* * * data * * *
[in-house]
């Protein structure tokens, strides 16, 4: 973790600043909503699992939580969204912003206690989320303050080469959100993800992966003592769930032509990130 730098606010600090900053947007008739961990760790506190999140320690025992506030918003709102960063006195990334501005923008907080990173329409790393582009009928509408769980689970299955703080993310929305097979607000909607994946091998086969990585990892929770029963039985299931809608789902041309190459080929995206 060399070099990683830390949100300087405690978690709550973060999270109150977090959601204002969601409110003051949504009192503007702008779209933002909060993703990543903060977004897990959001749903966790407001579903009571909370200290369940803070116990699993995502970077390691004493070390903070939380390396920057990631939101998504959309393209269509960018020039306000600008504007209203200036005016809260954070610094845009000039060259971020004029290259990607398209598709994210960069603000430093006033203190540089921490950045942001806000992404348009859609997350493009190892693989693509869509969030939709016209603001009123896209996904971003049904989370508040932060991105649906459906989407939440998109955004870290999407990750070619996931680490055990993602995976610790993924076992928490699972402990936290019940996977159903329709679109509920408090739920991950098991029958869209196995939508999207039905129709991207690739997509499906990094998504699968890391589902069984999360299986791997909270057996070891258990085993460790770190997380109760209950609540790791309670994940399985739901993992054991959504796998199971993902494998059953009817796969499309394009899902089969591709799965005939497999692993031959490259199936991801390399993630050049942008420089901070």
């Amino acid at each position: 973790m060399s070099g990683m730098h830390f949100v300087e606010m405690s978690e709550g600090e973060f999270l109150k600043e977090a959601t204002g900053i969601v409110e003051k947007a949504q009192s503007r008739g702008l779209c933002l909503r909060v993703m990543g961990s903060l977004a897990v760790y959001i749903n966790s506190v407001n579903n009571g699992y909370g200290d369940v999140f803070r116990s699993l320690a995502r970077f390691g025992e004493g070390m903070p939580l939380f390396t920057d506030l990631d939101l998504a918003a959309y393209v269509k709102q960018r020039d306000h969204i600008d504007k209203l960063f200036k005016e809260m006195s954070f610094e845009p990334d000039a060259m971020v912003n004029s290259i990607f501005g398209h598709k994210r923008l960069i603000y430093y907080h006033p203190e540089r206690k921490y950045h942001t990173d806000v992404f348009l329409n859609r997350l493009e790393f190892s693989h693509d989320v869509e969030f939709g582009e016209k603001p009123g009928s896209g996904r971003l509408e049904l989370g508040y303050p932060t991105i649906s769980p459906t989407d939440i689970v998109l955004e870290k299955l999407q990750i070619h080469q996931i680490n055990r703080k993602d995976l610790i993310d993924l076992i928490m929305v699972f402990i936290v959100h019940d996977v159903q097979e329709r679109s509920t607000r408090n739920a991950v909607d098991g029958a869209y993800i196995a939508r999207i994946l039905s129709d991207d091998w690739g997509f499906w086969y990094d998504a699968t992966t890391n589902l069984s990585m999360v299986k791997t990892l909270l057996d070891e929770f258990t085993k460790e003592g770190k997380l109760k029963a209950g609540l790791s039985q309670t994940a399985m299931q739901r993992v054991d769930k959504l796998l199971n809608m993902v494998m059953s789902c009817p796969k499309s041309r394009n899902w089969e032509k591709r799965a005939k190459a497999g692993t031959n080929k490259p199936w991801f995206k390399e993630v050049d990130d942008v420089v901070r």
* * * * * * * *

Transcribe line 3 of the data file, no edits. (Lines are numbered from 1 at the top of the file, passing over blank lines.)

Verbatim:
């Amino acid at each position: 973790m060399s070099g990683m730098h830390f949100v300087e606010m405690s978690e709550g600090e973060f999270l109150k600043e977090a959601t204002g900053i969601v409110e003051k947007a949504q009192s503007r008739g702008l779209c933002l909503r909060v993703m990543g961990s903060l977004a897990v760790y959001i749903n966790s506190v407001n579903n009571g699992y909370g200290d369940v999140f803070r116990s699993l320690a995502r970077f390691g025992e004493g070390m903070p939580l939380f390396t920057d506030l990631d939101l998504a918003a959309y393209v269509k709102q960018r020039d306000h969204i600008d504007k209203l960063f200036k005016e809260m006195s954070f610094e845009p990334d000039a060259m971020v912003n004029s290259i990607f501005g398209h598709k994210r923008l960069i603000y430093y907080h006033p203190e540089r206690k921490y950045h942001t990173d806000v992404f348009l329409n859609r997350l493009e790393f190892s693989h693509d989320v869509e969030f939709g582009e016209k603001p009123g009928s896209g996904r971003l509408e049904l989370g508040y303050p932060t991105i649906s769980p459906t989407d939440i689970v998109l955004e870290k299955l999407q990750i070619h080469q996931i680490n055990r703080k993602d995976l610790i993310d993924l076992i928490m929305v699972f402990i936290v959100h019940d996977v159903q097979e329709r679109s509920t607000r408090n739920a991950v909607d098991g029958a869209y993800i196995a939508r999207i994946l039905s129709d991207d091998w690739g997509f499906w086969y990094d998504a699968t992966t890391n589902l069984s990585m999360v299986k791997t990892l909270l057996d070891e929770f258990t085993k460790e003592g770190k997380l109760k029963a209950g609540l790791s039985q309670t994940a399985m299931q739901r993992v054991d769930k959504l796998l199971n809608m993902v494998m059953s789902c009817p796969k499309s041309r394009n899902w089969e032509k591709r799965a005939k190459a497999g692993t031959n080929k490259p199936w991801f995206k390399e993630v050049d990130d942008v420089v901070r």